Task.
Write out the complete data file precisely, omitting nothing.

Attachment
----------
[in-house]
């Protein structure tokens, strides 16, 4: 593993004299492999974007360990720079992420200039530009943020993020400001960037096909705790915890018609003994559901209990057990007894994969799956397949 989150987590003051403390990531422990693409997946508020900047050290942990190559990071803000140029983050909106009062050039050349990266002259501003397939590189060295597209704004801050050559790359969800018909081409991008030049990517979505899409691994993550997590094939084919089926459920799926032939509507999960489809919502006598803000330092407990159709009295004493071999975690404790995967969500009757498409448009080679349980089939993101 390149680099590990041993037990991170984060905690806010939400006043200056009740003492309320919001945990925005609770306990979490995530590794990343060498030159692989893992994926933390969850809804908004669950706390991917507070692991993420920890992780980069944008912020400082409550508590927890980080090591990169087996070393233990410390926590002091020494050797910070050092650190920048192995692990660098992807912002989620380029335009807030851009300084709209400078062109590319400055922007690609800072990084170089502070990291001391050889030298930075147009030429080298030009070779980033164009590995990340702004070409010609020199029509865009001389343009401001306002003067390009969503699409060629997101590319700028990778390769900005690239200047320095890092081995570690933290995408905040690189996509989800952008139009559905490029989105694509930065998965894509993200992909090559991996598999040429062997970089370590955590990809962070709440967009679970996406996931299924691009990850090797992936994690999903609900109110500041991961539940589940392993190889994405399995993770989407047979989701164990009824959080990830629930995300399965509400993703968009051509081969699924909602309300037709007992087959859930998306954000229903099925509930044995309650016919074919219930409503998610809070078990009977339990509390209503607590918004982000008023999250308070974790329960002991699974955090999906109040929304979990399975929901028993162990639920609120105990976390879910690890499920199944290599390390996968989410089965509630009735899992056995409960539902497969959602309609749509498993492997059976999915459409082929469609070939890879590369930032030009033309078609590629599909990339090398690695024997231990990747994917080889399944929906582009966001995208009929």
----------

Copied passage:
[in-house]
């Protein structure tokens, strides 16, 4: 593993004299492999974007360990720079992420200039530009943020993020400001960037096909705790915890018609003994559901209990057990007894994969799956397949 989150987590003051403390990531422990693409997946508020900047050290942990190559990071803000140029983050909106009062050039050349990266002259501003397939590189060295597209704004801050050559790359969800018909081409991008030049990517979505899409691994993550997590094939084919089926459920799926032939509507999960489809919502006598803000330092407990159709009295004493071999975690404790995967969500009757498409448009080679349980089939993101 390149680099590990041993037990991170984060905690806010939400006043200056009740003492309320919001945990925005609770306990979490995530590794990343060498030159692989893992994926933390969850809804908004669950706390991917507070692991993420920890992780980069944008912020400082409550508590927890980080090591990169087996070393233990410390926590002091020494050797910070050092650190920048192995692990660098992807912002989620380029335009807030851009300084709209400078062109590319400055922007690609800072990084170089502070990291001391050889030298930075147009030429080298030009070779980033164009590995990340702004070409010609020199029509865009001389343009401001306002003067390009969503699409060629997101590319700028990778390769900005690239200047320095890092081995570690933290995408905040690189996509989800952008139009559905490029989105694509930065998965894509993200992909090559991996598999040429062997970089370590955590990809962070709440967009679970996406996931299924691009990850090797992936994690999903609900109110500041991961539940589940392993190889994405399995993770989407047979989701164990009824959080990830629930995300399965509400993703968009051509081969699924909602309300037709007992087959859930998306954000229903099925509930044995309650016919074919219930409503998610809070078990009977339990509390209503607590918004982000008023999250308070974790329960002991699974955090999906109040929304979990399975929901028993162990639920609120105990976390879910690890499920199944290599390390996968989410089965509630009735899992056995409960539902497969959602309609749509498993492997059976999915459409082929469609070939890879590369930032030009033309078609590629599909990339090398690695024997231990990747994917080889399944929906582009966001995208009929």